DOT fluid absorbs water into the fluid, dispersing the water throughout the fluid. While mineral oil does not absorb water, leaving water from normal condensation (of open systems) to puddle at the bottom of the fluid system which is usually down in the caliper. When the calipers get hotter than 212 degrees, which is common during longer downhills, the water boils and produces air in the system. Puddled water separated in the calipers with mineral oil will cause noticeable air bubbles and sudden brake loss, while the dispersed water boiled in the caliper using DOT fluid would be not produce much air at all nor loss of brakes, perhaps for years.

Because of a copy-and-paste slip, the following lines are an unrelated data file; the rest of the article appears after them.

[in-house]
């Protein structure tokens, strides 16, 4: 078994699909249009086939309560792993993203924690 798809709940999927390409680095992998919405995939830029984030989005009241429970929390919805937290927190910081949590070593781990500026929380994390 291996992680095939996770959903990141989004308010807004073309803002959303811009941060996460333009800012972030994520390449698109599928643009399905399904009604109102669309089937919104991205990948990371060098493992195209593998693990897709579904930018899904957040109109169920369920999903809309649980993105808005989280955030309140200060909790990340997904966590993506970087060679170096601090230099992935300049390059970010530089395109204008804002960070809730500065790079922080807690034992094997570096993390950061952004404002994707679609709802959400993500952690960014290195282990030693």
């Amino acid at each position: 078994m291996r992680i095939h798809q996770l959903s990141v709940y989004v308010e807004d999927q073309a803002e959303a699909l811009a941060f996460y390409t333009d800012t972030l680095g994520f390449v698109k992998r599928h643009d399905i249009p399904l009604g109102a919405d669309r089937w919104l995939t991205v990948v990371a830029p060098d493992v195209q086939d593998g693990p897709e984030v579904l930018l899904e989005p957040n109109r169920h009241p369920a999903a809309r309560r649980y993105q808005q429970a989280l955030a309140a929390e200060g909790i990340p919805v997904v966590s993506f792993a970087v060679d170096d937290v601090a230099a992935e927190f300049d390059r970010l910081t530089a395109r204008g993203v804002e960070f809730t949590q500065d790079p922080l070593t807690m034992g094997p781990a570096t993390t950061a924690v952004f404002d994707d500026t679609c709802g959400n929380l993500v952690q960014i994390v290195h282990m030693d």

The puddling of water with mineral oil would cause more rapid oxidation and corosion of internal metal parts that were not designed for the presence of water, and produce oil contamination and resulting leaky seals, even in a few months.

    Minerala oil systems are probably closed systems only so no water can enter.

    I don't really know, just a guess. (Bored at work).

    - ray

  3. #3
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    Thanks

    Good input. The xtr is an open system. I suspect there are additives to the mineral oil (shimano brand) that approaches those issues. Too bad there is no leadway in interchanging parts....or some data base that we could purchase "seals" and fittings to make system compatible.

  4. #4
    I should be studying...
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    One more thing